Fund manager corporate action hit another high across the Tasman last week as a buyer loomed into frame for the AMP Capital listed investments business and Nikko sold down its Australian operations to a boutique firm.
According to Australian media reports, ASX-listed financial services firm Challenger was kicking tyres on the AMP Capital public equities and fixed income arm, which was slated for sale late in February.
AMP chief, Francesco De Ferrari, put the group’s listed equities and fixed income funds on notice when announcing a revised deal with potential suitor Ares Management late in February.
In a deal flagged last year, Ares was to buy all of the ASX-listed AMP for about A$6.5 billion but the firm baulked at the last moment, proposing a more limited agreement.
Ares is currently half-way through a month-long exclusive period to finalise details of the proposed joint-venture that would see the US manager take 60 per cent of the AMP Capital infrastructure debt and real asset business. Under the mooted JV, AMP Capital would retain the remaining 40 per cent of the real assets arm.
But De Ferrari said in a statement at the time that AMP was “actively exploring sale or partnership opportunities for the Global Equities and Fixed Income (“GEFI”) business”.
“Ultimately, it is a scale game. Size really counts in terms of being able to invest in the platform and global distribution,” he told Australian press. “We have a great product, but we simply do not have the scale to grow this globally.”
AMP Capital NZ is largely exposed to the for-sale GEFI business but it also manages funds in the so-called ‘multi-asset group’ (MAG) family.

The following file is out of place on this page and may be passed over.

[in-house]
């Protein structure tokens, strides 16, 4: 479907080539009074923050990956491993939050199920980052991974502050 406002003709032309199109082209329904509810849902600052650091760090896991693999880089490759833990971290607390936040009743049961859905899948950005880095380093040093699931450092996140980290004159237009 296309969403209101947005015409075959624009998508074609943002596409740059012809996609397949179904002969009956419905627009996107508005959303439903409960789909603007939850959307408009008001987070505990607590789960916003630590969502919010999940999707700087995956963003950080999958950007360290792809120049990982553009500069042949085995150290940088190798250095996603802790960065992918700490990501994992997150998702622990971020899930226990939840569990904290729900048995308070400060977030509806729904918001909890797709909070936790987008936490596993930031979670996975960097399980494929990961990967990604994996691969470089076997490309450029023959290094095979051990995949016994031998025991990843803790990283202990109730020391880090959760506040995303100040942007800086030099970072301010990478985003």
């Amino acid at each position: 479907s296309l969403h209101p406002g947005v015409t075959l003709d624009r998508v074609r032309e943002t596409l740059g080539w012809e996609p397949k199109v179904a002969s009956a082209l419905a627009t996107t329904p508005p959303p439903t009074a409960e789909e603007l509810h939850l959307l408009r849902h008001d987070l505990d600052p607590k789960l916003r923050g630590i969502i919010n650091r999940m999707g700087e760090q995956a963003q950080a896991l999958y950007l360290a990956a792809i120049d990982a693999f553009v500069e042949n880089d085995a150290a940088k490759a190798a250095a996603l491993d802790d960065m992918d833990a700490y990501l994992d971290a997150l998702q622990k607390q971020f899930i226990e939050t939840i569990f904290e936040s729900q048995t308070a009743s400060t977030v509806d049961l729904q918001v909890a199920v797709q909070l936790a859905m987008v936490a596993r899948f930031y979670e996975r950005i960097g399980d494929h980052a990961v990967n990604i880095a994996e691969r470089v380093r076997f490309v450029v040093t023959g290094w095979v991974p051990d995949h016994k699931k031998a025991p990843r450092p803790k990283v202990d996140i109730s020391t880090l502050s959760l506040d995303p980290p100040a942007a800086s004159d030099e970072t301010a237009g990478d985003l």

The MAG funds will be shifted this year from AMP Capital control to the new AMP Australia unit (comprising wealth management and banking) as part of the group’s ‘transformational’ strategy “to create an end-to-end super and investment platform business”, the firm said at its full-year results announcement early in February.
AMP share price was down almost 5.7 per cent last week to A$1.41.
But while the fate of AMP Capital hangs in the balance, last week Nikko engineered a surprise majority sale of its Australian funds business to Yarra Capital.
Following the deal, Nikko will retain a 20 per cent stake in the broader business.
Yarra launched in 2017 in an earlier management buyout (backed by US private equity player TA Associates) of the Goldman Sachs Asset Management Australian equities business.
TA Associates is also part-owner of Russell Investments and the NZ boutique, Fisher Funds.
Post-sale the Nikko fixed income team will operate under the Yarra banner while the newly acquired Australian equities division will resurrect the old Tyndall brand.
Yarra managing director, Dion Hershan, said in a statement: “We are also extremely pleased to bring Nikko AM on board as a strategic investor alongside TA Associates. This partnership will help us expand the global reach of our investment strategies, in particular in Japan where we have achieved significant growth in recent years.”
Hershan will move to the executive chair role on completion of the restructure.
George Carter, Nikko NZ chief, said the Australian sale would not affect the business on this side of the Tasman.
“We are a profitable, stand-alone business that has operated separately from Australia for a long time,” Carter said.
He said the Nikko NZ “unplugged” from the Australian business when the Japanese firm bought the storied Tyndall asset management firm in 2011.
The Nikko Australian equities business does, however, have a sizable exposure in NZ via a roughly $1 billion mandate with ANZ Investments.
In 2018 ANZ Investments awarded Nikko the-then $850 million Australian equities mandate to replace incumbent, Arnhem Investment Management, which shuttered that year.